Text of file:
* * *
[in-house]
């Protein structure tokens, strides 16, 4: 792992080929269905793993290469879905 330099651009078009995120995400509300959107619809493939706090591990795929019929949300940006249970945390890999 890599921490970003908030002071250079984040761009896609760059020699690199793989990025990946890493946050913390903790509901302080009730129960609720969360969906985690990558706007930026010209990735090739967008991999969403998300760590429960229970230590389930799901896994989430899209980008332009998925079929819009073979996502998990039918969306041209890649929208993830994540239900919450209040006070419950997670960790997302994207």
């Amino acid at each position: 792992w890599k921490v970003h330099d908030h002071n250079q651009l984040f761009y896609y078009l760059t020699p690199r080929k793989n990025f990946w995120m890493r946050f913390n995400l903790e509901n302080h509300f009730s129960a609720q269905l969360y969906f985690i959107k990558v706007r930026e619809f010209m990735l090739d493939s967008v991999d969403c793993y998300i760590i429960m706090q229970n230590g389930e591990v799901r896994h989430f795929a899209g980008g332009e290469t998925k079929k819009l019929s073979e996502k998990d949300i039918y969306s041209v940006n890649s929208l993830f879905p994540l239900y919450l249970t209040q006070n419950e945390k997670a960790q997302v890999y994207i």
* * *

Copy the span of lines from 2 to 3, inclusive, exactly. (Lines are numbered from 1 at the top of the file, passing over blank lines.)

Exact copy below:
């Protein structure tokens, strides 16, 4: 792992080929269905793993290469879905 330099651009078009995120995400509300959107619809493939706090591990795929019929949300940006249970945390890999 890599921490970003908030002071250079984040761009896609760059020699690199793989990025990946890493946050913390903790509901302080009730129960609720969360969906985690990558706007930026010209990735090739967008991999969403998300760590429960229970230590389930799901896994989430899209980008332009998925079929819009073979996502998990039918969306041209890649929208993830994540239900919450209040006070419950997670960790997302994207």
């Amino acid at each position: 792992w890599k921490v970003h330099d908030h002071n250079q651009l984040f761009y896609y078009l760059t020699p690199r080929k793989n990025f990946w995120m890493r946050f913390n995400l903790e509901n302080h509300f009730s129960a609720q269905l969360y969906f985690i959107k990558v706007r930026e619809f010209m990735l090739d493939s967008v991999d969403c793993y998300i760590i429960m706090q229970n230590g389930e591990v799901r896994h989430f795929a899209g980008g332009e290469t998925k079929k819009l019929s073979e996502k998990d949300i039918y969306s041209v940006n890649s929208l993830f879905p994540l239900y919450l249970t209040q006070n419950e945390k997670a960790q997302v890999y994207i």